Yet feels the hoary hermit truer joys,
As from the cliff that o'er his cavern hangs
He views the piles of fallen Persepolis
In deep arrangement hide the darksome plain.
Unbounded waste! the mouldering obelisk
Here, like a blasted oak, ascends the clouds ;
Here Parian domes their vaulted halls disclose
Horrid with thorn, where lurks th' unpitying thief,
Whence flits the twilight-loving bat at eve,
And the deaf adder wreaths her spotted train,
The dwellings once of elegance and art.
Here temples rise, amid whose hallow'd bounds
Spires the black pine, while through the naked street,
Once haunt of tradeful merchants, springs the grass :
Here columns heap'd on prostrate columns, torn
From their firm base, increase the mouldering mass.
Far as the sight can pierce, appear the spoils
Of sunk magnificence! a blended scene
Of moles, fanes, arches, domes, and palaces,
Where, with his brother Horror, Ruin sits.
O come then, Melancholy, queen of thought !
O come with saintly look, and steadfast step,
From forth thy cave embower'd with mournful yew,
Where ever to the curfew's solemn sound
Listening thou sitt'st, and with thy cypress bind
Thy votary's hair, and seal him for thy son.
But never let Euphrosyne beguile
With toys of wanton mirth my fixed mind,
Nor in my path her primrose-garland cast.
Though ʼmid her train the dimpled Hebe bare
Her rosy bosom to th' enamour'd view;
Though Venus, mother of the Smiles and Loves,
And Bacchus, ivy-crown'd, in citron bower
With her on nectar-streaming fruitage feast :
What though 'tis hers to calm the lowering skies,
And at her presence mild th' embattled clouds
Disperse in air, and o'er the face of heaven
New day diffusive gleam at her approach ;
Yet are these joys that Melancholy gives,
Than all her witless revels happier far;
These deep-felt joys, by Contemplation taught.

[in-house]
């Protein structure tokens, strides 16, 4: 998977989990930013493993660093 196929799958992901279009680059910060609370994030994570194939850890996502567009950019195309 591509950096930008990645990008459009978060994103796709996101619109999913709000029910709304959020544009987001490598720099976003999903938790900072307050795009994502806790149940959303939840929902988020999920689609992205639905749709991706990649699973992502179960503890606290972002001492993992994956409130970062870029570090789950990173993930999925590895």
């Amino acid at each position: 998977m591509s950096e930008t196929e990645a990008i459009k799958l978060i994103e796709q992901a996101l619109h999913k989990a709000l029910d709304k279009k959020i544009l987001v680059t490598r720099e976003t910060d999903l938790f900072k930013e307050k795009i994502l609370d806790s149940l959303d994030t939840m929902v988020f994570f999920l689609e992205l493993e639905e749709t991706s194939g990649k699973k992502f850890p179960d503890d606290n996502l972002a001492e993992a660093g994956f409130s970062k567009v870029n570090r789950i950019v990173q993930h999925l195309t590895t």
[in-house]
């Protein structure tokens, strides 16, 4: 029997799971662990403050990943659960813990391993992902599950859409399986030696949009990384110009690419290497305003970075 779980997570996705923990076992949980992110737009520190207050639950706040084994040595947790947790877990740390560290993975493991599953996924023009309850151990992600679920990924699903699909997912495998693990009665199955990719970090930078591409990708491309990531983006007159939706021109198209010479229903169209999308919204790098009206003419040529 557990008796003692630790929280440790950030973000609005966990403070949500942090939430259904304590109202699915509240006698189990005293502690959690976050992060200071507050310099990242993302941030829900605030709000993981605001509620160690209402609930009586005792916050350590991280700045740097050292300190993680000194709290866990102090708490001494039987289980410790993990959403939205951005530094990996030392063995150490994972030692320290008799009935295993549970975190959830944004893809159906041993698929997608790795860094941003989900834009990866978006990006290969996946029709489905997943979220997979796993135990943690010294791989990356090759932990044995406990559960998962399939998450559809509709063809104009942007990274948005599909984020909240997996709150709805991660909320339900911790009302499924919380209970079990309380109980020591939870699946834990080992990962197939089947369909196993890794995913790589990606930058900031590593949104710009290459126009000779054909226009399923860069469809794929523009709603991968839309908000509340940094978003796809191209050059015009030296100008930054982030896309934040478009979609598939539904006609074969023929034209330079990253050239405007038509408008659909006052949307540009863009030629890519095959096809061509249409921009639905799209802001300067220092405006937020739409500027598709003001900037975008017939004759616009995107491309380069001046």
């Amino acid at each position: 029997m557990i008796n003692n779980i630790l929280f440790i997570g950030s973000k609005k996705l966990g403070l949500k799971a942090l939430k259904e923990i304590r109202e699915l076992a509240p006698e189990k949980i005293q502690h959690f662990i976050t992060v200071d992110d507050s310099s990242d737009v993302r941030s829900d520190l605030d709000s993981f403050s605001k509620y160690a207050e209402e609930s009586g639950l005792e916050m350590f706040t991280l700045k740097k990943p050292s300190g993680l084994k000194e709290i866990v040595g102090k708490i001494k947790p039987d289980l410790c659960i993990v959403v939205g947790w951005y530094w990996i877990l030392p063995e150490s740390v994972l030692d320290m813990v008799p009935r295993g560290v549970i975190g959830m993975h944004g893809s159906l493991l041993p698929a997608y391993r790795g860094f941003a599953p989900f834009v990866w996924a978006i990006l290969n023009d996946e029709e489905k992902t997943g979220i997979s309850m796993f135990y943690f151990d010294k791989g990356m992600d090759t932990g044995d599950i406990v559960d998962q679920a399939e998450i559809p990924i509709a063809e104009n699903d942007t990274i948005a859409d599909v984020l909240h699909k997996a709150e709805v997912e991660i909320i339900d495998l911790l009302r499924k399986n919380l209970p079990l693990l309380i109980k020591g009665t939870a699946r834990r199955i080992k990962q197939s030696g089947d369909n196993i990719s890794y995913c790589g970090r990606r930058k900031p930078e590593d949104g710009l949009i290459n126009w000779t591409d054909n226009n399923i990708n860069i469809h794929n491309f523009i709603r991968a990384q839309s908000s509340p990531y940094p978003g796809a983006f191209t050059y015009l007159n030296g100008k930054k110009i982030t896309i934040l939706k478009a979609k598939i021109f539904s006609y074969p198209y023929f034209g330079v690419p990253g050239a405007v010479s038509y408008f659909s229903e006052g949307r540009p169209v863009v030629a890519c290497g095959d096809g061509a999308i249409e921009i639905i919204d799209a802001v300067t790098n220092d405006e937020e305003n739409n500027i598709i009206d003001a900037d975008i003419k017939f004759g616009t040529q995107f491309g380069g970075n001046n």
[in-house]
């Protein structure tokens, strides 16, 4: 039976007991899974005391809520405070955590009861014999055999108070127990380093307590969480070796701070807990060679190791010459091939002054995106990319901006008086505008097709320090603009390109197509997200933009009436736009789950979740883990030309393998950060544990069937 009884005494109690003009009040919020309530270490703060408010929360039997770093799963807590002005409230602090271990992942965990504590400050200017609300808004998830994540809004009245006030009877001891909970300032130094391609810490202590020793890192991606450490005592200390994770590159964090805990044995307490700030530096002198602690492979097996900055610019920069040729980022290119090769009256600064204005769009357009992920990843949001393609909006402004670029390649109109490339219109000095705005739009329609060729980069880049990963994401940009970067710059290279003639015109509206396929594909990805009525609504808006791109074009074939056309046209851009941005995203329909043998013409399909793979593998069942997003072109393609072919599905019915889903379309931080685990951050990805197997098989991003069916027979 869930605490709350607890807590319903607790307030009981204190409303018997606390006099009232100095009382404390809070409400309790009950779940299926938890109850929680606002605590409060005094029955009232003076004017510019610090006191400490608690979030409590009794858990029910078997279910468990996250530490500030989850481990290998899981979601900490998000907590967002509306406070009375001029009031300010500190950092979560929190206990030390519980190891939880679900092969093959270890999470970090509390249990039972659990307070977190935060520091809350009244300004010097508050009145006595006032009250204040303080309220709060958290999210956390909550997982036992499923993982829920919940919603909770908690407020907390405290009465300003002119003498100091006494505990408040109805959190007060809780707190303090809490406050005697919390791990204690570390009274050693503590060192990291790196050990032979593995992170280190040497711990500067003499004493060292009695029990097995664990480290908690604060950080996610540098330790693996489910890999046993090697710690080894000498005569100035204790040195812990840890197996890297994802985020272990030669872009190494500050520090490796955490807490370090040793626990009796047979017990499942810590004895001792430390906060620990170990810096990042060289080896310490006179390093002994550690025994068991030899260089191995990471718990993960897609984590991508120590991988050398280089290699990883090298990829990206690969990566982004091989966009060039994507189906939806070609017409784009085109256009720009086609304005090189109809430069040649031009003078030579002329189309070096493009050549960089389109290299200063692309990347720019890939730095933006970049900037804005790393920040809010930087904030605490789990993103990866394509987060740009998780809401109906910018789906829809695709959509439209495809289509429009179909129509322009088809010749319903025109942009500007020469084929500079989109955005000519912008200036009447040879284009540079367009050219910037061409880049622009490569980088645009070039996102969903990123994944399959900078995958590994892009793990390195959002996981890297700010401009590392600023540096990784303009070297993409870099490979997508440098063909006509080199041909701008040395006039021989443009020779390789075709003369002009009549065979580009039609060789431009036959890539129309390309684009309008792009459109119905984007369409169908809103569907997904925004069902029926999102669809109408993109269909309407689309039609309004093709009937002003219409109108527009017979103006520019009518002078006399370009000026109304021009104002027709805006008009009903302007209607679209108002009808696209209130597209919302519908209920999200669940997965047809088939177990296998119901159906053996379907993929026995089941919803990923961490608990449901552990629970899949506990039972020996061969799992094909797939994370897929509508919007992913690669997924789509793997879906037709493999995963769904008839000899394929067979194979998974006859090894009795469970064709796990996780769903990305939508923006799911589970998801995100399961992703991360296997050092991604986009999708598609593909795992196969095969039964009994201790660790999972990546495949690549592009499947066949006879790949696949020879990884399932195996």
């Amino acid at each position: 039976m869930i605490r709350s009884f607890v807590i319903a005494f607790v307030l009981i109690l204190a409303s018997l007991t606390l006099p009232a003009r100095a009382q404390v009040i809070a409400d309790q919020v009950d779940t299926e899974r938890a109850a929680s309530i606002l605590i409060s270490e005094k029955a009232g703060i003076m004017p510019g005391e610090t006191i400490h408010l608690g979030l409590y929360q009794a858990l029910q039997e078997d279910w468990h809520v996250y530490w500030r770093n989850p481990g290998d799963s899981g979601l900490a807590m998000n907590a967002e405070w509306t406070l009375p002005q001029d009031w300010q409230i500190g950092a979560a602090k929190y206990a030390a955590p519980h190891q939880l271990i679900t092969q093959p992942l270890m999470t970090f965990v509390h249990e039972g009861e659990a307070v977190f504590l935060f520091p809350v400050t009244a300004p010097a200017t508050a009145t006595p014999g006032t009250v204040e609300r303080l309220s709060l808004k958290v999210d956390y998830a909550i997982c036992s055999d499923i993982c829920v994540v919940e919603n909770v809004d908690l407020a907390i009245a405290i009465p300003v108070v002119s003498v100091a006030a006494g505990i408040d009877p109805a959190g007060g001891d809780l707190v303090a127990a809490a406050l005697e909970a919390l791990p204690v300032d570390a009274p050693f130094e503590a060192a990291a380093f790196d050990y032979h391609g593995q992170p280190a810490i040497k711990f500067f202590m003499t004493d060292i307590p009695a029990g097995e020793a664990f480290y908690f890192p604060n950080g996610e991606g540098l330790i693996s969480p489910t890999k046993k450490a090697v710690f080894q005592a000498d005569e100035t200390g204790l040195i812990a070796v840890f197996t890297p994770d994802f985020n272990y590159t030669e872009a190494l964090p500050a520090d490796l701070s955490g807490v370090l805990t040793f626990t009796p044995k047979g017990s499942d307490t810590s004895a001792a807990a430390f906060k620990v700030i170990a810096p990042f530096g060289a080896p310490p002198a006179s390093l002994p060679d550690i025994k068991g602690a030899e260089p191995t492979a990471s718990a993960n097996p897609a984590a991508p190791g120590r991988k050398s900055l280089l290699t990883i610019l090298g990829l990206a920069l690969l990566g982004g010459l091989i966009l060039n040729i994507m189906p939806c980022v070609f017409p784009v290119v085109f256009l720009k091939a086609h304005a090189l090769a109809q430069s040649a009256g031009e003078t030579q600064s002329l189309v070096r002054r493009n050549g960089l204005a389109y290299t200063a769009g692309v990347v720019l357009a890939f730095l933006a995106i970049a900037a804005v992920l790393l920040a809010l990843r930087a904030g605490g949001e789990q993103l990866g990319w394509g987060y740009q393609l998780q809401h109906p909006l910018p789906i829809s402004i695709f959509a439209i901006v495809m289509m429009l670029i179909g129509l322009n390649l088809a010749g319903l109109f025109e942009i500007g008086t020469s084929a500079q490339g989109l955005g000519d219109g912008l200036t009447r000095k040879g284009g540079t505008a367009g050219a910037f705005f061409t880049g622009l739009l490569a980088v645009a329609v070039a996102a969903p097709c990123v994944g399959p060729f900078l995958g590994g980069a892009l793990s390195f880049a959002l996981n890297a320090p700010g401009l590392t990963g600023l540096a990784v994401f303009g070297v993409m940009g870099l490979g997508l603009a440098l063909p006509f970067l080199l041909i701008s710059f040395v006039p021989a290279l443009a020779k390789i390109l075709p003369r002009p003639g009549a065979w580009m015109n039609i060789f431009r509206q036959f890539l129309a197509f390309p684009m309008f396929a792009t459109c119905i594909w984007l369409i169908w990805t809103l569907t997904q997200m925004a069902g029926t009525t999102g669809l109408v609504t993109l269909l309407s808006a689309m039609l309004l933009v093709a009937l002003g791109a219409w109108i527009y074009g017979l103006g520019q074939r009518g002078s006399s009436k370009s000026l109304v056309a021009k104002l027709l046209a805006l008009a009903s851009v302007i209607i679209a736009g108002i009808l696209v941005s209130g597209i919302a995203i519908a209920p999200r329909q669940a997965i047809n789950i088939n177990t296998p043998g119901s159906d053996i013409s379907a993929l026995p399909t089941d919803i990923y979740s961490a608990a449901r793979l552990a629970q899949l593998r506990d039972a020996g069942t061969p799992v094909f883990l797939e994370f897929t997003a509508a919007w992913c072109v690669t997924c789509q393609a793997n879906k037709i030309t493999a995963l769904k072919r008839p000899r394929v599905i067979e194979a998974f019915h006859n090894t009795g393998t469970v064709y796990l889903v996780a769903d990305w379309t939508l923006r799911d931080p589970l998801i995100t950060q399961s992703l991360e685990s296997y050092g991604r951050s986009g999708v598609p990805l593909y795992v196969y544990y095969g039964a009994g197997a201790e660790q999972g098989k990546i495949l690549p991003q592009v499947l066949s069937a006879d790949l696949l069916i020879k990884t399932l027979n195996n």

Then, ever-beauteous Contemplation, hail !
From thee began, auspicious maid, my song,
With thee shall end; for thou art fairer far
Than are the nymphs of Cirrha's mossy grot;
To loftier rapture thou canst wake the thought,
Than all the fabling Poet's boasted powers.
Hail, queen divine ! whom, as tradition tells,
Once in his evening walk a Druid found,
Far in a hollow glade of Mona's woods ;
And piteous bore with hospitable hand
To the close shelter of his oaken bower.
There soon the sage admiring mark'd the dawn
Of solemn musing in your pensive thought ;
For when a smiling babe, you loved to lie
Oft deeply listening to the rapid roar
Of wood-hung Menai, stream of Druids old.
INSCRIPTION IN A HERMITAGE
AT ANSLEY HALL IN WARWICKSHIRE.
1 BENEATH this stony roof reclined,
I soothe to peace my pensive mind;
And while, to shade my lowly cave,
Embowering elms their umbrage wave;
And while the maple dish is mine,
The beechen cup, unstain'd with wine;
I scorn the gay licentious crowd,
Nor heed the toys that deck the proud.
2 Within my limits lone and still
The blackbird pipes in artless trill ;
Fast by my couch, congenial guest,
The wren has wove her
From busy scenes, and brighter skies,
To lurk with innocence, she flies;
Here hopes in safe repose to dwell,
Nor aught suspects the sylvan cell.
3 At morn I take my customi'd round,
To mark how buds yon shrubby mound;
And every opening primrose count,
That trimly paints my blooming mount :